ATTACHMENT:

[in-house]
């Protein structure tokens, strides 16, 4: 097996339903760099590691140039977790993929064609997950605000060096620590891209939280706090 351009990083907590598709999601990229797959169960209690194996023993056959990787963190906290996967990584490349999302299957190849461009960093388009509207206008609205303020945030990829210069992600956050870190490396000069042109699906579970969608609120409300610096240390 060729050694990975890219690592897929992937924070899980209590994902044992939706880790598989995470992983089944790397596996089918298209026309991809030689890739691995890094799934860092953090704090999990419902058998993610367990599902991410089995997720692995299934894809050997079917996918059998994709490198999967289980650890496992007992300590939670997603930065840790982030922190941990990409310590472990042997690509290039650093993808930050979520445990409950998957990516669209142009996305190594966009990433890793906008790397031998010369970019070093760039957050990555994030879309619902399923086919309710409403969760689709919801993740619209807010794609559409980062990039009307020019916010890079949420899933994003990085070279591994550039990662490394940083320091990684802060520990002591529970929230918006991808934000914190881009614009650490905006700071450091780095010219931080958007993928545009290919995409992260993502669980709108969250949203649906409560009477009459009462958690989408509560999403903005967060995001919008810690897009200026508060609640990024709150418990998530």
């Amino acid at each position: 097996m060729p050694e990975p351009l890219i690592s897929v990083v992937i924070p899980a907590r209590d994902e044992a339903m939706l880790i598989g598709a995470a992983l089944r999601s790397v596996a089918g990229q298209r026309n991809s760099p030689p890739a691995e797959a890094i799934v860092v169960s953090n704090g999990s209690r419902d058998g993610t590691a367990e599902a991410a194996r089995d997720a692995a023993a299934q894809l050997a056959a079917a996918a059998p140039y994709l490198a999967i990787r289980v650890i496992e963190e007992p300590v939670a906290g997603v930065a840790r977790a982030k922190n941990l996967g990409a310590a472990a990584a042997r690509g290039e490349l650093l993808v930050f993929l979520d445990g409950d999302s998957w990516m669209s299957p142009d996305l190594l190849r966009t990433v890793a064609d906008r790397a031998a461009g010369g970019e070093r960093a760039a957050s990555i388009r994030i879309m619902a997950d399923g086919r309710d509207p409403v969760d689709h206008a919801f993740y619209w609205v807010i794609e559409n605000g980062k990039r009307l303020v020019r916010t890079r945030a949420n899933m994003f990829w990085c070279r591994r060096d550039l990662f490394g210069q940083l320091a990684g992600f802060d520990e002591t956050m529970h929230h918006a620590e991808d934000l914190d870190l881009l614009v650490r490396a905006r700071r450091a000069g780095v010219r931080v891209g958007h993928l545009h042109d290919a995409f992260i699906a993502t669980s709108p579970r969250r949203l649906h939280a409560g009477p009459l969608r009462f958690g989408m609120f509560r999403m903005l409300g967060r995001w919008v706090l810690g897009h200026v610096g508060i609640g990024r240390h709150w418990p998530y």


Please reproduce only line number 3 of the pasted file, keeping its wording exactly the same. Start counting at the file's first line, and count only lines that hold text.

């Amino acid at each position: 097996m060729p050694e990975p351009l890219i690592s897929v990083v992937i924070p899980a907590r209590d994902e044992a339903m939706l880790i598989g598709a995470a992983l089944r999601s790397v596996a089918g990229q298209r026309n991809s760099p030689p890739a691995e797959a890094i799934v860092v169960s953090n704090g999990s209690r419902d058998g993610t590691a367990e599902a991410a194996r089995d997720a692995a023993a299934q894809l050997a056959a079917a996918a059998p140039y994709l490198a999967i990787r289980v650890i496992e963190e007992p300590v939670a906290g997603v930065a840790r977790a982030k922190n941990l996967g990409a310590a472990a990584a042997r690509g290039e490349l650093l993808v930050f993929l979520d445990g409950d999302s998957w990516m669209s299957p142009d996305l190594l190849r966009t990433v890793a064609d906008r790397a031998a461009g010369g970019e070093r960093a760039a957050s990555i388009r994030i879309m619902a997950d399923g086919r309710d509207p409403v969760d689709h206008a919801f993740y619209w609205v807010i794609e559409n605000g980062k990039r009307l303020v020019r916010t890079r945030a949420n899933m994003f990829w990085c070279r591994r060096d550039l990662f490394g210069q940083l320091a990684g992600f802060d520990e002591t956050m529970h929230h918006a620590e991808d934000l914190d870190l881009l614009v650490r490396a905006r700071r450091a000069g780095v010219r931080v891209g958007h993928l545009h042109d290919a995409f992260i699906a993502t669980s709108p579970r969250r949203l649906h939280a409560g009477p009459l969608r009462f958690g989408m609120f509560r999403m903005l409300g967060r995001w919008v706090l810690g897009h200026v610096g508060i609640g990024r240390h709150w418990p998530y």